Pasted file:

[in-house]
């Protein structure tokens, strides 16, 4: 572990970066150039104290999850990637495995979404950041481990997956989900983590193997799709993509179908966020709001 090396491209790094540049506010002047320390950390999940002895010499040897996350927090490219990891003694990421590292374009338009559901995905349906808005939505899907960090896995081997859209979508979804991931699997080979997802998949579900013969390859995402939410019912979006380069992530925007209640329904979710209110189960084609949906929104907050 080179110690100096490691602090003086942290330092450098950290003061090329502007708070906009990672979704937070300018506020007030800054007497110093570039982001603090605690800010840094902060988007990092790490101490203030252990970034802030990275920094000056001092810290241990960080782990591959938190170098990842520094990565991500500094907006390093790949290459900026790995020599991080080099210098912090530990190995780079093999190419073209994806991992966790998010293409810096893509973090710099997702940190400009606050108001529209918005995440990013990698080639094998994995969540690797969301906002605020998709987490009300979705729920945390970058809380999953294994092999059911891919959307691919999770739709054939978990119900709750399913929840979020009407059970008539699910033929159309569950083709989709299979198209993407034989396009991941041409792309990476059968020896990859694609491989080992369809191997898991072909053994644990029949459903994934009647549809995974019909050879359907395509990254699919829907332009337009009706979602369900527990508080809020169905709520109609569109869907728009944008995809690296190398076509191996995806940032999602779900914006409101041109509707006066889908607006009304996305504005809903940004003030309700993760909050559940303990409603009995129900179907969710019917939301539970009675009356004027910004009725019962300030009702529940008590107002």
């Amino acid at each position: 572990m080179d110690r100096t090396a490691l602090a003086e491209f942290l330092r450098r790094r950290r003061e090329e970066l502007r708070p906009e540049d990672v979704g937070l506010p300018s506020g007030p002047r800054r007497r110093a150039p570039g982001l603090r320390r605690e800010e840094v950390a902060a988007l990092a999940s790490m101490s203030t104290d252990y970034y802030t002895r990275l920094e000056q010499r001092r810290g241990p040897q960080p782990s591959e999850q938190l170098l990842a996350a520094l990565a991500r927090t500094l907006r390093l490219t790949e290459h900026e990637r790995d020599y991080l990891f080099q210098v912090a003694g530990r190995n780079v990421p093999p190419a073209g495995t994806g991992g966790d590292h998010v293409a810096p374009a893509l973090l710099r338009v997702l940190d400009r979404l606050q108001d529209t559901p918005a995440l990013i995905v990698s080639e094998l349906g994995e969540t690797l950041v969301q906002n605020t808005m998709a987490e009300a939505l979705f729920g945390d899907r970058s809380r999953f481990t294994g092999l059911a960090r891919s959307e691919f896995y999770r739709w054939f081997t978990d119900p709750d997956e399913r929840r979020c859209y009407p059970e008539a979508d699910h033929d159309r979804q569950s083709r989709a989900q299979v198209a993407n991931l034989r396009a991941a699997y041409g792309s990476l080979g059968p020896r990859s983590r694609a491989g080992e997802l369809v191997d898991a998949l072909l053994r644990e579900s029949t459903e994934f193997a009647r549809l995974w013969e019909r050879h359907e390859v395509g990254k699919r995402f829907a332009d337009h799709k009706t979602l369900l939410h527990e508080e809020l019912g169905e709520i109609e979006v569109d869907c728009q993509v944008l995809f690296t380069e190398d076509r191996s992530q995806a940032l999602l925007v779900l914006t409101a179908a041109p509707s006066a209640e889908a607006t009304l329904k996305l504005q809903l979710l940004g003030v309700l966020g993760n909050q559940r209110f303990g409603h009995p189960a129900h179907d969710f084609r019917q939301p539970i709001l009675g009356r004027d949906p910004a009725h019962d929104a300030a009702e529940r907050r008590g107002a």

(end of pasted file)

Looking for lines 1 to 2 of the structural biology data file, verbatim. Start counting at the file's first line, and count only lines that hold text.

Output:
[in-house]
């Protein structure tokens, strides 16, 4: 572990970066150039104290999850990637495995979404950041481990997956989900983590193997799709993509179908966020709001 090396491209790094540049506010002047320390950390999940002895010499040897996350927090490219990891003694990421590292374009338009559901995905349906808005939505899907960090896995081997859209979508979804991931699997080979997802998949579900013969390859995402939410019912979006380069992530925007209640329904979710209110189960084609949906929104907050 080179110690100096490691602090003086942290330092450098950290003061090329502007708070906009990672979704937070300018506020007030800054007497110093570039982001603090605690800010840094902060988007990092790490101490203030252990970034802030990275920094000056001092810290241990960080782990591959938190170098990842520094990565991500500094907006390093790949290459900026790995020599991080080099210098912090530990190995780079093999190419073209994806991992966790998010293409810096893509973090710099997702940190400009606050108001529209918005995440990013990698080639094998994995969540690797969301906002605020998709987490009300979705729920945390970058809380999953294994092999059911891919959307691919999770739709054939978990119900709750399913929840979020009407059970008539699910033929159309569950083709989709299979198209993407034989396009991941041409792309990476059968020896990859694609491989080992369809191997898991072909053994644990029949459903994934009647549809995974019909050879359907395509990254699919829907332009337009009706979602369900527990508080809020169905709520109609569109869907728009944008995809690296190398076509191996995806940032999602779900914006409101041109509707006066889908607006009304996305504005809903940004003030309700993760909050559940303990409603009995129900179907969710019917939301539970009675009356004027910004009725019962300030009702529940008590107002």